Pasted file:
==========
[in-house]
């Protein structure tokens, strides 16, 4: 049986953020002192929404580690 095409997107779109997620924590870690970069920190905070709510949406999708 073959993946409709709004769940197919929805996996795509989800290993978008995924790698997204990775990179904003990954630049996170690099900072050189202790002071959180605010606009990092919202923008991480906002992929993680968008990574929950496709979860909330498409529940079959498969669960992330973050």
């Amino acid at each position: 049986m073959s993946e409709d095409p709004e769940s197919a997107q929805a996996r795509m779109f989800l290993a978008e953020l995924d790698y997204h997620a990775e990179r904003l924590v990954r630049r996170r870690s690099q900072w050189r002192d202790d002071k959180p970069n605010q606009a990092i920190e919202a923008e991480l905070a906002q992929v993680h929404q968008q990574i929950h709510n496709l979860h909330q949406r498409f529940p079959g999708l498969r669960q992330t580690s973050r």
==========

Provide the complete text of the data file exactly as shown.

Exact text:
[in-house]
């Protein structure tokens, strides 16, 4: 049986953020002192929404580690 095409997107779109997620924590870690970069920190905070709510949406999708 073959993946409709709004769940197919929805996996795509989800290993978008995924790698997204990775990179904003990954630049996170690099900072050189202790002071959180605010606009990092919202923008991480906002992929993680968008990574929950496709979860909330498409529940079959498969669960992330973050």
């Amino acid at each position: 049986m073959s993946e409709d095409p709004e769940s197919a997107q929805a996996r795509m779109f989800l290993a978008e953020l995924d790698y997204h997620a990775e990179r904003l924590v990954r630049r996170r870690s690099q900072w050189r002192d202790d002071k959180p970069n605010q606009a990092i920190e919202a923008e991480l905070a906002q992929v993680h929404q968008q990574i929950h709510n496709l979860h909330q949406r498409f529940p079959g999708l498969r669960q992330t580690s973050r």